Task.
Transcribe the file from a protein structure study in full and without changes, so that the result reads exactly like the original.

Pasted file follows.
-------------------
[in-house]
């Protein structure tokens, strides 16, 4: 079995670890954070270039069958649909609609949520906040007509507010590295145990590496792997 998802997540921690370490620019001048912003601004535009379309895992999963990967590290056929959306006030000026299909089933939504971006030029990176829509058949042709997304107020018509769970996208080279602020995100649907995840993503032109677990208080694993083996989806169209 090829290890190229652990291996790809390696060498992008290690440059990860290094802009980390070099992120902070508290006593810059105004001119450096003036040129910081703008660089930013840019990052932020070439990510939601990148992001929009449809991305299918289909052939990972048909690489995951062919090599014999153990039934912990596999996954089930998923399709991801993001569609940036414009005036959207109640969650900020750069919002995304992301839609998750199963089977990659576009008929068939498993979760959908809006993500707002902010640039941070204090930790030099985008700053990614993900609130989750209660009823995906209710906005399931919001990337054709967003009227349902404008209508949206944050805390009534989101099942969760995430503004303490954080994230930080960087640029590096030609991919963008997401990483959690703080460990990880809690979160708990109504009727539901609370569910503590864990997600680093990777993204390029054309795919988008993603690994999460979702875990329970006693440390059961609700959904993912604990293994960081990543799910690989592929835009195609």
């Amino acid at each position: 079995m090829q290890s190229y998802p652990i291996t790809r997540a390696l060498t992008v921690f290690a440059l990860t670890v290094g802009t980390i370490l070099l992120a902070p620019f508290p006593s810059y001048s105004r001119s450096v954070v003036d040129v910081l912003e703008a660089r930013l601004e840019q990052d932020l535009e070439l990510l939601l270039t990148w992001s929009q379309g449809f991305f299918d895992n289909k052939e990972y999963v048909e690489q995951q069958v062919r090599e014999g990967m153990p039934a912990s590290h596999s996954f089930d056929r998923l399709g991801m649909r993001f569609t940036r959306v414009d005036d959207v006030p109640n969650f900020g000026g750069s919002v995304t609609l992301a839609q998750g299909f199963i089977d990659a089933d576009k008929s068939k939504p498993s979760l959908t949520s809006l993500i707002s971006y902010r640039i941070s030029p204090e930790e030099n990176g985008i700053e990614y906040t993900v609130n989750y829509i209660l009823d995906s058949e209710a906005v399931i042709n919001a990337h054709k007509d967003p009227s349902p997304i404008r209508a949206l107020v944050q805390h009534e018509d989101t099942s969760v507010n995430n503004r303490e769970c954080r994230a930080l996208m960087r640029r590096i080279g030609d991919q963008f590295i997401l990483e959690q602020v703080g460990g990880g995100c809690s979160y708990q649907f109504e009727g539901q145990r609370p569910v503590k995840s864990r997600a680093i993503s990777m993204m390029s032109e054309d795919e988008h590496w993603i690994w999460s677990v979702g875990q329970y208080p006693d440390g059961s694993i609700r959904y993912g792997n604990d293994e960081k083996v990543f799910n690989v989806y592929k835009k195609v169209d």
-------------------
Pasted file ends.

[in-house]
């Protein structure tokens, strides 16, 4: 079995670890954070270039069958649909609609949520906040007509507010590295145990590496792997 998802997540921690370490620019001048912003601004535009379309895992999963990967590290056929959306006030000026299909089933939504971006030029990176829509058949042709997304107020018509769970996208080279602020995100649907995840993503032109677990208080694993083996989806169209 090829290890190229652990291996790809390696060498992008290690440059990860290094802009980390070099992120902070508290006593810059105004001119450096003036040129910081703008660089930013840019990052932020070439990510939601990148992001929009449809991305299918289909052939990972048909690489995951062919090599014999153990039934912990596999996954089930998923399709991801993001569609940036414009005036959207109640969650900020750069919002995304992301839609998750199963089977990659576009008929068939498993979760959908809006993500707002902010640039941070204090930790030099985008700053990614993900609130989750209660009823995906209710906005399931919001990337054709967003009227349902404008209508949206944050805390009534989101099942969760995430503004303490954080994230930080960087640029590096030609991919963008997401990483959690703080460990990880809690979160708990109504009727539901609370569910503590864990997600680093990777993204390029054309795919988008993603690994999460979702875990329970006693440390059961609700959904993912604990293994960081990543799910690989592929835009195609």
């Amino acid at each position: 079995m090829q290890s190229y998802p652990i291996t790809r997540a390696l060498t992008v921690f290690a440059l990860t670890v290094g802009t980390i370490l070099l992120a902070p620019f508290p006593s810059y001048s105004r001119s450096v954070v003036d040129v910081l912003e703008a660089r930013l601004e840019q990052d932020l535009e070439l990510l939601l270039t990148w992001s929009q379309g449809f991305f299918d895992n289909k052939e990972y999963v048909e690489q995951q069958v062919r090599e014999g990967m153990p039934a912990s590290h596999s996954f089930d056929r998923l399709g991801m649909r993001f569609t940036r959306v414009d005036d959207v006030p109640n969650f900020g000026g750069s919002v995304t609609l992301a839609q998750g299909f199963i089977d990659a089933d576009k008929s068939k939504p498993s979760l959908t949520s809006l993500i707002s971006y902010r640039i941070s030029p204090e930790e030099n990176g985008i700053e990614y906040t993900v609130n989750y829509i209660l009823d995906s058949e209710a906005v399931i042709n919001a990337h054709k007509d967003p009227s349902p997304i404008r209508a949206l107020v944050q805390h009534e018509d989101t099942s969760v507010n995430n503004r303490e769970c954080r994230a930080l996208m960087r640029r590096i080279g030609d991919q963008f590295i997401l990483e959690q602020v703080g460990g990880g995100c809690s979160y708990q649907f109504e009727g539901q145990r609370p569910v503590k995840s864990r997600a680093i993503s990777m993204m390029s032109e054309d795919e988008h590496w993603i690994w999460s677990v979702g875990q329970y208080p006693d440390g059961s694993i609700r959904y993912g792997n604990d293994e960081k083996v990543f799910n690989v989806y592929k835009k195609v169209d």